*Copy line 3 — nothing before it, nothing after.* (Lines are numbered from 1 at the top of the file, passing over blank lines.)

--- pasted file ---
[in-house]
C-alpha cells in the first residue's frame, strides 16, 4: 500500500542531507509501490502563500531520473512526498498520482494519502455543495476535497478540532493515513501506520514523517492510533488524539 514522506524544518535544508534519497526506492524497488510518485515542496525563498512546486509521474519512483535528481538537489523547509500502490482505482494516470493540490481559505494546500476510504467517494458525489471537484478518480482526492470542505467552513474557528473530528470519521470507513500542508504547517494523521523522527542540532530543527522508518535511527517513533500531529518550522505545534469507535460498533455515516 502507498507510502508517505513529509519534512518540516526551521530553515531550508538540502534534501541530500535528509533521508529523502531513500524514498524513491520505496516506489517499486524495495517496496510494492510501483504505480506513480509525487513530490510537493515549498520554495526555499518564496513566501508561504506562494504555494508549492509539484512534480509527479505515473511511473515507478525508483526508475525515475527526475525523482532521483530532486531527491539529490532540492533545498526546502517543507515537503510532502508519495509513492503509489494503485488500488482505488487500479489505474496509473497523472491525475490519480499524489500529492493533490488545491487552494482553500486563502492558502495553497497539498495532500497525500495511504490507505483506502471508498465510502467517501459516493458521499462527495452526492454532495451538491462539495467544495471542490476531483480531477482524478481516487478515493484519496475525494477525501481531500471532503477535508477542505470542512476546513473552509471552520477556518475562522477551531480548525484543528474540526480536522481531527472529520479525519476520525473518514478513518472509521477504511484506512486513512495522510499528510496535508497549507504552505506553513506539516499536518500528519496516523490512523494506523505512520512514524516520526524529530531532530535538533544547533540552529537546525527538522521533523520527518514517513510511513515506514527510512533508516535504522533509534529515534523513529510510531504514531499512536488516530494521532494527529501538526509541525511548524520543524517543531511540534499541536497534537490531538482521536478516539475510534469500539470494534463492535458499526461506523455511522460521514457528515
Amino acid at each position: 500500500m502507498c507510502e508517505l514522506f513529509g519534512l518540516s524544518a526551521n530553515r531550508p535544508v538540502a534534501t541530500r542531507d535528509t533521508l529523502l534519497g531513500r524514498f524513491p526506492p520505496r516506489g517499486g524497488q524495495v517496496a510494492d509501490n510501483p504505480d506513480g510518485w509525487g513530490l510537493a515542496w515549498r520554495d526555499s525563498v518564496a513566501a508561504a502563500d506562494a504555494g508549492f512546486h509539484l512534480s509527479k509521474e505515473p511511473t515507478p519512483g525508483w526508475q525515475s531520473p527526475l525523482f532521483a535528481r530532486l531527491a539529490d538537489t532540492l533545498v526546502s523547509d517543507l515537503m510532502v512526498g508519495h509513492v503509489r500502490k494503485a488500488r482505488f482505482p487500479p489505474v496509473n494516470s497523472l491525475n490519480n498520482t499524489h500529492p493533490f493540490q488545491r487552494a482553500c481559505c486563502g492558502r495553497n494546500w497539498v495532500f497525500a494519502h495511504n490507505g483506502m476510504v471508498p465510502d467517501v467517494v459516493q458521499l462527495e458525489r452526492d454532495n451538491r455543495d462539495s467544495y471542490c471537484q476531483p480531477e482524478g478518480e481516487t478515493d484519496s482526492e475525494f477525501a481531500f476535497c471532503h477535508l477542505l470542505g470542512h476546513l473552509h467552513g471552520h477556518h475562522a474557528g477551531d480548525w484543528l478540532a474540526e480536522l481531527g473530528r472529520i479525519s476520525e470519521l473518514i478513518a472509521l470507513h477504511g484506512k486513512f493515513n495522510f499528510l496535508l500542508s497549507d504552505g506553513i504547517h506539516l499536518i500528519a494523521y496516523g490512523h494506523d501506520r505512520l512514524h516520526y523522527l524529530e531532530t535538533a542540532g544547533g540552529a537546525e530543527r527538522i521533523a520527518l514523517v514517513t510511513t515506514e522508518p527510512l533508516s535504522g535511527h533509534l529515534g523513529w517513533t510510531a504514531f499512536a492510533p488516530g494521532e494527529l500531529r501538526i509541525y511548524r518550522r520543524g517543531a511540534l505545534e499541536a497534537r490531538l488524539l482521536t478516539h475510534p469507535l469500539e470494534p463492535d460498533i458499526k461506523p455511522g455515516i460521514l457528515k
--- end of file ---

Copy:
Amino acid at each position: 500500500m502507498c507510502e508517505l514522506f513529509g519534512l518540516s524544518a526551521n530553515r531550508p535544508v538540502a534534501t541530500r542531507d535528509t533521508l529523502l534519497g531513500r524514498f524513491p526506492p520505496r516506489g517499486g524497488q524495495v517496496a510494492d509501490n510501483p504505480d506513480g510518485w509525487g513530490l510537493a515542496w515549498r520554495d526555499s525563498v518564496a513566501a508561504a502563500d506562494a504555494g508549492f512546486h509539484l512534480s509527479k509521474e505515473p511511473t515507478p519512483g525508483w526508475q525515475s531520473p527526475l525523482f532521483a535528481r530532486l531527491a539529490d538537489t532540492l533545498v526546502s523547509d517543507l515537503m510532502v512526498g508519495h509513492v503509489r500502490k494503485a488500488r482505488f482505482p487500479p489505474v496509473n494516470s497523472l491525475n490519480n498520482t499524489h500529492p493533490f493540490q488545491r487552494a482553500c481559505c486563502g492558502r495553497n494546500w497539498v495532500f497525500a494519502h495511504n490507505g483506502m476510504v471508498p465510502d467517501v467517494v459516493q458521499l462527495e458525489r452526492d454532495n451538491r455543495d462539495s467544495y471542490c471537484q476531483p480531477e482524478g478518480e481516487t478515493d484519496s482526492e475525494f477525501a481531500f476535497c471532503h477535508l477542505l470542505g470542512h476546513l473552509h467552513g471552520h477556518h475562522a474557528g477551531d480548525w484543528l478540532a474540526e480536522l481531527g473530528r472529520i479525519s476520525e470519521l473518514i478513518a472509521l470507513h477504511g484506512k486513512f493515513n495522510f499528510l496535508l500542508s497549507d504552505g506553513i504547517h506539516l499536518i500528519a494523521y496516523g490512523h494506523d501506520r505512520l512514524h516520526y523522527l524529530e531532530t535538533a542540532g544547533g540552529a537546525e530543527r527538522i521533523a520527518l514523517v514517513t510511513t515506514e522508518p527510512l533508516s535504522g535511527h533509534l529515534g523513529w517513533t510510531a504514531f499512536a492510533p488516530g494521532e494527529l500531529r501538526i509541525y511548524r518550522r520543524g517543531a511540534l505545534e499541536a497534537r490531538l488524539l482521536t478516539h475510534p469507535l469500539e470494534p463492535d460498533i458499526k461506523p455511522g455515516i460521514l457528515k